‘Illegal meeting dispersed’ — How British mouthpiece reported - Mandi Gobindgarh News

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Wednesday, April 10, 2019

‘Illegal meeting dispersed’ — How British mouthpiece reported


‘Illegal meeting dispersed’ — How British mouthpiece reported

Vishav Bharti
Tribune News Service
Amritsar, April 9

“…quiet has since prevailed in the city.” 

As the entire city of Amritsar wailed, the British mouthpiece published from Lahore reported thus. The massacre at Jallianwala Bagh had been dismissed as a brief news report in the Civil and Military Gazette.

The pro-British English daily, published from Lahore, was founded in 1872.

The massacre was reported in a news item headlined ‘Illegal Meeting Dispersed’: “At Amritsar, all meetings were prohibited, but in spite of this prohibition one was announced to take place in the afternoon. About 6,000 people attended. This meeting, held in defiance of the law, was dispersed by a small force of Indian troops consisting of detachments of the 29th Gurkhas, the 54th Sikhs and the 59th Sind Rifles. The casualties were heavy, but quiet has since prevailed in the city, and it is expected that shops will open on the 16th.”

Besides, the paper reported in detail about the clashes of April 10 and called the protesters “hooligans” and discussed the “miraculous” escape of several Europeans and the hardships they faced. However, it remained completely silent on the killing of protesters on both April 10 and April 13.

The paper also hailed the loyalty of different kings of the princely states and reported their prompt action in suppressing the protests.

Even as the Civil and Military Gazette stood by the oppressors, a large number of newspapers, especially in Punjab, invited the wrath of the British government for reporting with objectivity.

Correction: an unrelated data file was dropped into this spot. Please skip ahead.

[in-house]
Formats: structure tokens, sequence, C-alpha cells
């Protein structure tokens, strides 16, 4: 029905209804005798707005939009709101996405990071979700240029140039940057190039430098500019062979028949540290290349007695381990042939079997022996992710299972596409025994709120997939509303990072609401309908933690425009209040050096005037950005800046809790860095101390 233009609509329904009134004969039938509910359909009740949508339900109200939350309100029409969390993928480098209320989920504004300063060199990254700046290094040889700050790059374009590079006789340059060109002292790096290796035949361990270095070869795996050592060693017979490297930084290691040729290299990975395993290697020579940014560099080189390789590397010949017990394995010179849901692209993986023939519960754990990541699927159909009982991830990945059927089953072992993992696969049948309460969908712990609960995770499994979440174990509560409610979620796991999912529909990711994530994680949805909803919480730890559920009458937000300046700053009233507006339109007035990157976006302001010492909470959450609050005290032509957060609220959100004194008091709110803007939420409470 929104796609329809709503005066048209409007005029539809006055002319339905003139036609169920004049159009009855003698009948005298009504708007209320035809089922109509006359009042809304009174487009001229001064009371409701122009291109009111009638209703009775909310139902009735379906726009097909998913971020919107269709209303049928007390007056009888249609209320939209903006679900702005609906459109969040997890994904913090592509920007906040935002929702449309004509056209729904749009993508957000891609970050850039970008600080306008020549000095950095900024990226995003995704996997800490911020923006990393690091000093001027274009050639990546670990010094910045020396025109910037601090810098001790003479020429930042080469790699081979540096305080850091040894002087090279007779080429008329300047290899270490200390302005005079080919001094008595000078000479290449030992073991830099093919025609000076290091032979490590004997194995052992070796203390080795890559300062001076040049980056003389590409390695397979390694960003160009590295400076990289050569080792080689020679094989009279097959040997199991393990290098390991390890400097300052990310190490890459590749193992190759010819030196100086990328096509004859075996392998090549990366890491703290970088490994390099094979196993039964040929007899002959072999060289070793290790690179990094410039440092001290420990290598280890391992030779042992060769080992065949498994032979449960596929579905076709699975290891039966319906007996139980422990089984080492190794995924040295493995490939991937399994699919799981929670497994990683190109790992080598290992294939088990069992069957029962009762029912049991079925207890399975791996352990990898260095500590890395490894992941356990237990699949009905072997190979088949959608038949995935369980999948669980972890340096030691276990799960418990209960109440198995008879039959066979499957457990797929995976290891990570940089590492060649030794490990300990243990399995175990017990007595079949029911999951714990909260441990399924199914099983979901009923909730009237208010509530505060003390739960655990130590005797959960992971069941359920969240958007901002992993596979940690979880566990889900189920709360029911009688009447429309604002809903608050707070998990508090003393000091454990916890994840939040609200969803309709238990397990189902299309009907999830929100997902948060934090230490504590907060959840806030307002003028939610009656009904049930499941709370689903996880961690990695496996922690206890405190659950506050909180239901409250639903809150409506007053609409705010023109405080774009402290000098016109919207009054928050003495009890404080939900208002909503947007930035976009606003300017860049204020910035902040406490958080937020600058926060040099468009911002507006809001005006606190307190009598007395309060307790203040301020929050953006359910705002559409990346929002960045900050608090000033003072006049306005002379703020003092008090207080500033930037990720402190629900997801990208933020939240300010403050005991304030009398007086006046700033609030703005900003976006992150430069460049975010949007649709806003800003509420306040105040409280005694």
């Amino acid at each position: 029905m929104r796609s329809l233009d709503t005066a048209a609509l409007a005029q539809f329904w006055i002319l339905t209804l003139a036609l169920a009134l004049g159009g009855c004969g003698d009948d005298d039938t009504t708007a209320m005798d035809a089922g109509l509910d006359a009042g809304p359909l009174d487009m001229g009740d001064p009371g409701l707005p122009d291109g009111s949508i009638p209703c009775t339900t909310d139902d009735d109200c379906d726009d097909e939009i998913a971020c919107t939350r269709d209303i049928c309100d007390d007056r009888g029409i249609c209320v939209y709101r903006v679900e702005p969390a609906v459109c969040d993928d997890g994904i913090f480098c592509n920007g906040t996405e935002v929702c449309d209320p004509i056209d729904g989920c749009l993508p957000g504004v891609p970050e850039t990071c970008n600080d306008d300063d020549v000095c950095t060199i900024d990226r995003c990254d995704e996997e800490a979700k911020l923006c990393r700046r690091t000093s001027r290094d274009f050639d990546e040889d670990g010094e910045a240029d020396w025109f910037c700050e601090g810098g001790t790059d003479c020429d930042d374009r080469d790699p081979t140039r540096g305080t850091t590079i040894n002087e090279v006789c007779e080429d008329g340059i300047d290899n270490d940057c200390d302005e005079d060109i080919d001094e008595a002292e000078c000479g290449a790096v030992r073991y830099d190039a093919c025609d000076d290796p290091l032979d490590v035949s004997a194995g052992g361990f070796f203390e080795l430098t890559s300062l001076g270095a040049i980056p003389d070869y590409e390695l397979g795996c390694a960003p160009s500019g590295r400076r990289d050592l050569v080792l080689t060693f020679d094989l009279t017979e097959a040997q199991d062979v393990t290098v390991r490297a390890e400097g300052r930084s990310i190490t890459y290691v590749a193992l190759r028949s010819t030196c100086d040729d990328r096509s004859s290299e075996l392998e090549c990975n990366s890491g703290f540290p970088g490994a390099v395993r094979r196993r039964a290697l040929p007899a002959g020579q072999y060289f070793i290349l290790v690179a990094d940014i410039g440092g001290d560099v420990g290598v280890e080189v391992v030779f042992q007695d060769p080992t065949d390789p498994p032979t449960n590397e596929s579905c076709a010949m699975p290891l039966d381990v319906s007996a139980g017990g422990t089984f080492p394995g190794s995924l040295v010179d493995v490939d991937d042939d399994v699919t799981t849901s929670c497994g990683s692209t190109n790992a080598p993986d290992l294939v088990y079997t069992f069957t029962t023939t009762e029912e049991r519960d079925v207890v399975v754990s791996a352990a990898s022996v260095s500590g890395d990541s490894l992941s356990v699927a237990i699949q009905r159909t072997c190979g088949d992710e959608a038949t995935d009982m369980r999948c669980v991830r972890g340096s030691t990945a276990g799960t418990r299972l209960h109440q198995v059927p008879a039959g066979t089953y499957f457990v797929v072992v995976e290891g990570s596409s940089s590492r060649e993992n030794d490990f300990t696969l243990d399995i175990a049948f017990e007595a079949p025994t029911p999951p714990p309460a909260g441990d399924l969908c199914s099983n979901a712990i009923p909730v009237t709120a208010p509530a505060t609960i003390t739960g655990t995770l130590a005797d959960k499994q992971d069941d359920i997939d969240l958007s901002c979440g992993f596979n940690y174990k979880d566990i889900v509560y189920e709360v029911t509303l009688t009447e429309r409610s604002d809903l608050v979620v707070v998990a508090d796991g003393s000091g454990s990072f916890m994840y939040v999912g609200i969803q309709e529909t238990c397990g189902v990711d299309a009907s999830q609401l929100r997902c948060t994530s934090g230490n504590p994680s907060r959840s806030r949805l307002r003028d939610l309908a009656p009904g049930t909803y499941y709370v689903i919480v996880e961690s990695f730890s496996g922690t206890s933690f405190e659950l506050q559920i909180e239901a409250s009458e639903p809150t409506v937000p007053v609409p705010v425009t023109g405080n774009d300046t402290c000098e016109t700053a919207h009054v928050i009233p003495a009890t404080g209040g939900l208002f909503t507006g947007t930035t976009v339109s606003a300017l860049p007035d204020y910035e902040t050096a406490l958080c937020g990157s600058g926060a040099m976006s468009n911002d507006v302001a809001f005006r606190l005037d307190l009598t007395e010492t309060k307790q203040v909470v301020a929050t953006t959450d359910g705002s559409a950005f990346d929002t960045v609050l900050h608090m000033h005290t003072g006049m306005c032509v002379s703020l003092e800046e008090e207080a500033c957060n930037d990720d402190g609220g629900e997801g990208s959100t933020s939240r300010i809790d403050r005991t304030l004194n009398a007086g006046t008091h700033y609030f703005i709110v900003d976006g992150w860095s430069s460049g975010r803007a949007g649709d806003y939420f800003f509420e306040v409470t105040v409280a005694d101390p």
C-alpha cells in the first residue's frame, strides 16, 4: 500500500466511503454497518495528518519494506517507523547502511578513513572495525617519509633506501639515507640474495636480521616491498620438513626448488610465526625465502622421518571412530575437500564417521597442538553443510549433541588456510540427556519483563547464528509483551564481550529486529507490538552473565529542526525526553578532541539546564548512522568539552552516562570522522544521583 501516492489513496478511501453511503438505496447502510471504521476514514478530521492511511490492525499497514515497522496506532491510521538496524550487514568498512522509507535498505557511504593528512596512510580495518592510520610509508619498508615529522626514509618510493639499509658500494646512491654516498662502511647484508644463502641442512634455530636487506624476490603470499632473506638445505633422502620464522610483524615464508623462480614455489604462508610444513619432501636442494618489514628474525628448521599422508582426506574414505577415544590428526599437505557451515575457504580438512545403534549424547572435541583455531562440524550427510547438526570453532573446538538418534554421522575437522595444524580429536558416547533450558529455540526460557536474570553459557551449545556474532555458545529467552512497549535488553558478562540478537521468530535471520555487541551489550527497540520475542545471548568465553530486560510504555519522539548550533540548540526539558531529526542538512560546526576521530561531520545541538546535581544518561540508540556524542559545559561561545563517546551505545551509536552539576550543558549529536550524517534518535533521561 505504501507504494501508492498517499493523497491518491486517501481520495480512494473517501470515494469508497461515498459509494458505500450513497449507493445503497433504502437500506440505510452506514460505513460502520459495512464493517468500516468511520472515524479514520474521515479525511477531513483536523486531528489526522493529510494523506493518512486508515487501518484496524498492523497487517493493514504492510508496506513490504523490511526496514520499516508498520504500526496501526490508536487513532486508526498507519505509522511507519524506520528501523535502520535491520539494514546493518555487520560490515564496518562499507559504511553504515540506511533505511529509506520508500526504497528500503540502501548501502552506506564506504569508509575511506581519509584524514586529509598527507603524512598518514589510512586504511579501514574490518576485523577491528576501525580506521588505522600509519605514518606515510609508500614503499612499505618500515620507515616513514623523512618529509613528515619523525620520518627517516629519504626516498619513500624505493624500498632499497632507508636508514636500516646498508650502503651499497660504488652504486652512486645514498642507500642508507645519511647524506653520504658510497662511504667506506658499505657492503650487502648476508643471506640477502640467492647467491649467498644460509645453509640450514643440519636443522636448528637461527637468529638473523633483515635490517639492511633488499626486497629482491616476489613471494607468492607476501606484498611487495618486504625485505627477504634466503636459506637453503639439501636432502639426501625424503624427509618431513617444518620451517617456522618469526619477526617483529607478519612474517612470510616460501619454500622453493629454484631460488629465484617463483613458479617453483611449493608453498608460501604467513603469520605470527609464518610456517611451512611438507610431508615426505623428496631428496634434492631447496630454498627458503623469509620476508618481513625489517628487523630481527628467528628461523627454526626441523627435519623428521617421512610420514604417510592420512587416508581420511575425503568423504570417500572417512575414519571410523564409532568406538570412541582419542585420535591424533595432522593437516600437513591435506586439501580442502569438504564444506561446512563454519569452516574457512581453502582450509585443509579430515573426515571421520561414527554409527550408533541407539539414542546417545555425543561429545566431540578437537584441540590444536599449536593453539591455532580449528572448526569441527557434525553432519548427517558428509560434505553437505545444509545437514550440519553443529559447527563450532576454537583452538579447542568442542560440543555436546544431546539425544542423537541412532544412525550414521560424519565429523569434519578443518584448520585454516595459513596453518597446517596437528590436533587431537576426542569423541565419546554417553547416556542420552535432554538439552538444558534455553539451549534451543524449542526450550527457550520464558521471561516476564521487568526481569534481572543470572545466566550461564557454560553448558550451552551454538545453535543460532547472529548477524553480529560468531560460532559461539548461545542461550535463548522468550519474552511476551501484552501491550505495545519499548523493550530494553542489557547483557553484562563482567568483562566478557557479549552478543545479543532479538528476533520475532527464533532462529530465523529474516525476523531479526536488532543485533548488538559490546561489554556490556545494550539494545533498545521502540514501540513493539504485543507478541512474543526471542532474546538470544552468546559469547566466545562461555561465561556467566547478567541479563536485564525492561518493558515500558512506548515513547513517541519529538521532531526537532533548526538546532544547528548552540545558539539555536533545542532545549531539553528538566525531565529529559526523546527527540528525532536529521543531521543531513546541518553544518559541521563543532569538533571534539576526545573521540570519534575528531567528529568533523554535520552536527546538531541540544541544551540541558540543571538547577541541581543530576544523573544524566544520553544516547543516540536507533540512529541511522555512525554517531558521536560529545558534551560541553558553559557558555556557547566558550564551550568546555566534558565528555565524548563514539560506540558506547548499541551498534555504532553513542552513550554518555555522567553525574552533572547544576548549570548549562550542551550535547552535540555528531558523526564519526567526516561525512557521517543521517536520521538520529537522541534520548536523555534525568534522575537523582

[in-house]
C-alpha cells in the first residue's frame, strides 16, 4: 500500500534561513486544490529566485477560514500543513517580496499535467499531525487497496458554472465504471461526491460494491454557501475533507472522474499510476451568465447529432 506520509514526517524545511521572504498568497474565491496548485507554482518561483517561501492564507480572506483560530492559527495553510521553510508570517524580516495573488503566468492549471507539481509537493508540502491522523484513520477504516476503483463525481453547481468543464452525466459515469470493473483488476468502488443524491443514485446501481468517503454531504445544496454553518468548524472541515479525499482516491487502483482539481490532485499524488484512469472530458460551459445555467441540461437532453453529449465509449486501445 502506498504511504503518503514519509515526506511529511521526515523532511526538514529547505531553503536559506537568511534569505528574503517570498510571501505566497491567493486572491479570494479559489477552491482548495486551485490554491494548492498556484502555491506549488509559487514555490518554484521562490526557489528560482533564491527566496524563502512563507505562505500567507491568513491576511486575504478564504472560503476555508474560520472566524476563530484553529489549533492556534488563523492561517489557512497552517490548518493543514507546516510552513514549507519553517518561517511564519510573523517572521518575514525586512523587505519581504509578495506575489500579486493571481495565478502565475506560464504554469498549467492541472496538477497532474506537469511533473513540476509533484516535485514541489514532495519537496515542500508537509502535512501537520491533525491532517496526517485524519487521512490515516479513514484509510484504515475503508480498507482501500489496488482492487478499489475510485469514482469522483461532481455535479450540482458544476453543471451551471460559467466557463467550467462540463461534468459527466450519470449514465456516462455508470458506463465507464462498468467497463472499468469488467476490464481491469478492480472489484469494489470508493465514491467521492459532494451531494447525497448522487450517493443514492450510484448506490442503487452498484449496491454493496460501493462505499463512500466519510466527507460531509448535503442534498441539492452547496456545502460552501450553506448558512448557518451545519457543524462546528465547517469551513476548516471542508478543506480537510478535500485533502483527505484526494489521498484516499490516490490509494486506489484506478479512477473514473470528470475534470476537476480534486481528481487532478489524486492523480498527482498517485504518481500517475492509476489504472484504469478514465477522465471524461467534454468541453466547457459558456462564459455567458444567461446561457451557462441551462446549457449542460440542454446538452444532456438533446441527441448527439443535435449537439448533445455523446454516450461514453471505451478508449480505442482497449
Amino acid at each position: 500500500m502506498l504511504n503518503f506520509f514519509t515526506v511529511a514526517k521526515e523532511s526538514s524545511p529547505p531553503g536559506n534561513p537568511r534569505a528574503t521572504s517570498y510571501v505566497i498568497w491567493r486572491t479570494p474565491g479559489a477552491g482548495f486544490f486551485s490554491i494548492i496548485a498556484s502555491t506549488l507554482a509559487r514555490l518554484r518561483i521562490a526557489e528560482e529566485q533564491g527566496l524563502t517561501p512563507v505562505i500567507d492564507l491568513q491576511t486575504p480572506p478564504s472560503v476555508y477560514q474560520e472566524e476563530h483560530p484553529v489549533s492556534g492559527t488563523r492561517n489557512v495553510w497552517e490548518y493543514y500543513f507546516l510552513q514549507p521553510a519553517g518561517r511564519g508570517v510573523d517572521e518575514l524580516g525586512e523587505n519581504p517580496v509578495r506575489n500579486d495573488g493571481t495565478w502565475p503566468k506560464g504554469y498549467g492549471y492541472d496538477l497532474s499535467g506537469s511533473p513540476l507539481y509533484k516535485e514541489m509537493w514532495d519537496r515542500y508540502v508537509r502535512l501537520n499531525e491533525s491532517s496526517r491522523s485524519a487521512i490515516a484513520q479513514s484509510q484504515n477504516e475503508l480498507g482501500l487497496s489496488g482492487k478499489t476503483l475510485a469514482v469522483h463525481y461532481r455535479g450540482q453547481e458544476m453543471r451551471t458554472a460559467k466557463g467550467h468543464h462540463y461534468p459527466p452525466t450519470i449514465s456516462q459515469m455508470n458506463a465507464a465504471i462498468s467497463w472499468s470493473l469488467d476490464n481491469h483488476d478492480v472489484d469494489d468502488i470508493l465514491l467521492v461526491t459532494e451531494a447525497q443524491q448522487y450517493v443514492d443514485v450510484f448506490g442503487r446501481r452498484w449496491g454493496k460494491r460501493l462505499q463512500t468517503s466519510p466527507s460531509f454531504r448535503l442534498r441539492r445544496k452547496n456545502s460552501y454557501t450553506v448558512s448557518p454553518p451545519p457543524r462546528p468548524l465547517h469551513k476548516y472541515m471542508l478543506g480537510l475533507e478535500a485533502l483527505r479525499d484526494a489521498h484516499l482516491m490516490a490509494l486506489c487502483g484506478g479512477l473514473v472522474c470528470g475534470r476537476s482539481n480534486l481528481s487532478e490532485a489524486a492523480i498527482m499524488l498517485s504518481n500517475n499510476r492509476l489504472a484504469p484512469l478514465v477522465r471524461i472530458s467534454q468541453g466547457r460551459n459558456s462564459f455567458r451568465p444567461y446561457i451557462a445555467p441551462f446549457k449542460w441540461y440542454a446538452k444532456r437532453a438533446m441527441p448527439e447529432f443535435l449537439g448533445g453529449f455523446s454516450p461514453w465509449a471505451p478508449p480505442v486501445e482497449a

As per a memorandum submitted to the government by the Press Association of India in 1919, action was taken against more than 950 newspapers and printing presses under the draconian Press Act and the Defence of India Rules. The government recovered a fine of Rs 5 lakh from the nationalist newspapers in less than five years.

The Tribune’s editor, Kali Nath Ray, Trustee Manohar Lal, Parkash’s editor Krishna and M Abdul Hai, former sub-editor of Kissan, were arrested from Lahore. When a hue and cry was raised over the arrests, the Civil and Military Gazette reported it as a brief item on “a number of arrests”.

However, the events in Amritsar brought a completely new kind of political consciousness in the journalism of the region. “Before Jallianwala Bagh massacre, most of Punjab journalism was pro-establishment and would revolve around religion. The massacre liberated it from the clutches of Singh Sabha and gave birth to political journalism in Punjabi language,” says Prof Narinder Singh Kapoor, former head, Department of Journalism, Punjabi University, Patiala, who is known for his work on the history of Punjabi journalism.

The incident particularly proved an important juncture in The Tribune’s history, which wrote boldly about the massacre. Even Punjab’s Lieutenant Governor, Michael O’Dwyer, in his memoir ‘India as I Knew It’ criticised The Tribune as a “local extremist organ”.

Prakash Nanda writes in ‘A History of The Tribune’: “The hair-raising accounts of the martial law atrocities, the regular publication of the proceedings of the Hunter Committee, the consistent reflection of public opinion in editorials and the reputation of The Tribune for independence all contributed to the notable increase in the paper’s popularity in 1919 and the subsequent years.”

The paper hailed the successful hartal of April 6 as “a great day that will live in our history”.


Tomorrow

Dyer, O’Dwyer couldn’t gag ‘Voice of the People’

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